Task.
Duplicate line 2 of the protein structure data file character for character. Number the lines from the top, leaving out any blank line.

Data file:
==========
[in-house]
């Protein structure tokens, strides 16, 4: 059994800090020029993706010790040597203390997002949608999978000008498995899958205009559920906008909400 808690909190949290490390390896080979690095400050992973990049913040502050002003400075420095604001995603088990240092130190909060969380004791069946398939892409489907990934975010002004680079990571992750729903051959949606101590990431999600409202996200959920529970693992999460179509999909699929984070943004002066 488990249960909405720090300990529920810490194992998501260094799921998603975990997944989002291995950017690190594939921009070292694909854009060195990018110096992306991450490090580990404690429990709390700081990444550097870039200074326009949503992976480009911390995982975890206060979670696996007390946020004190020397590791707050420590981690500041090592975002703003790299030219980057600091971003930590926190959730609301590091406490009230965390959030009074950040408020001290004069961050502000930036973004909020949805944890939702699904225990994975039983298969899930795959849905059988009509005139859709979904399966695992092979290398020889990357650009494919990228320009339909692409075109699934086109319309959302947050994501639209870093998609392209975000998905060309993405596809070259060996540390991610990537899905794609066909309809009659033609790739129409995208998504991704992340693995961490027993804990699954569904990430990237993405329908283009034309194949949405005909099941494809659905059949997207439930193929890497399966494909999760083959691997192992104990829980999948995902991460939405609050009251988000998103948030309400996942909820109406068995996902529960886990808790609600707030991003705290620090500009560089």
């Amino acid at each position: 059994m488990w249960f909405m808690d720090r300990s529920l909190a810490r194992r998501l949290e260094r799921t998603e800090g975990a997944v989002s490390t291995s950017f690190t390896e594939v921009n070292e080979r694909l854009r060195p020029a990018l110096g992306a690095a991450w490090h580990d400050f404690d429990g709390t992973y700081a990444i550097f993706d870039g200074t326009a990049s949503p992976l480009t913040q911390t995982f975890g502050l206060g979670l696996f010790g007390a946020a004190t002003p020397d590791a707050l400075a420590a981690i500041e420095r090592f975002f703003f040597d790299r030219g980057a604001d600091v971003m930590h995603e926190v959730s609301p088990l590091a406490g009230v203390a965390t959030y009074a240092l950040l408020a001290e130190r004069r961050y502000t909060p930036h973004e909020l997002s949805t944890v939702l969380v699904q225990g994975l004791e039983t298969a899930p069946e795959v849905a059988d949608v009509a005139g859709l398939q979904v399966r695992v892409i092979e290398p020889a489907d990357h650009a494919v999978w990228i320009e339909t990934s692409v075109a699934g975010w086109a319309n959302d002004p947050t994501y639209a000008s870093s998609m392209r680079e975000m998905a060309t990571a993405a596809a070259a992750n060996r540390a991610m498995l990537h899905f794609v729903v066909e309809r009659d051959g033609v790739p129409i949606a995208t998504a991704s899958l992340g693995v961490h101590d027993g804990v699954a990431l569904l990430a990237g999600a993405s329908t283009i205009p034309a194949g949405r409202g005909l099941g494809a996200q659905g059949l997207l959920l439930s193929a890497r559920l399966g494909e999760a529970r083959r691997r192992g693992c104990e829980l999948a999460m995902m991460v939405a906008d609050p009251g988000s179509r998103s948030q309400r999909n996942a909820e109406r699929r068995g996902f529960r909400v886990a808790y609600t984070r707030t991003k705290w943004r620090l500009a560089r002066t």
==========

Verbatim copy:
């Protein structure tokens, strides 16, 4: 059994800090020029993706010790040597203390997002949608999978000008498995899958205009559920906008909400 808690909190949290490390390896080979690095400050992973990049913040502050002003400075420095604001995603088990240092130190909060969380004791069946398939892409489907990934975010002004680079990571992750729903051959949606101590990431999600409202996200959920529970693992999460179509999909699929984070943004002066 488990249960909405720090300990529920810490194992998501260094799921998603975990997944989002291995950017690190594939921009070292694909854009060195990018110096992306991450490090580990404690429990709390700081990444550097870039200074326009949503992976480009911390995982975890206060979670696996007390946020004190020397590791707050420590981690500041090592975002703003790299030219980057600091971003930590926190959730609301590091406490009230965390959030009074950040408020001290004069961050502000930036973004909020949805944890939702699904225990994975039983298969899930795959849905059988009509005139859709979904399966695992092979290398020889990357650009494919990228320009339909692409075109699934086109319309959302947050994501639209870093998609392209975000998905060309993405596809070259060996540390991610990537899905794609066909309809009659033609790739129409995208998504991704992340693995961490027993804990699954569904990430990237993405329908283009034309194949949405005909099941494809659905059949997207439930193929890497399966494909999760083959691997192992104990829980999948995902991460939405609050009251988000998103948030309400996942909820109406068995996902529960886990808790609600707030991003705290620090500009560089």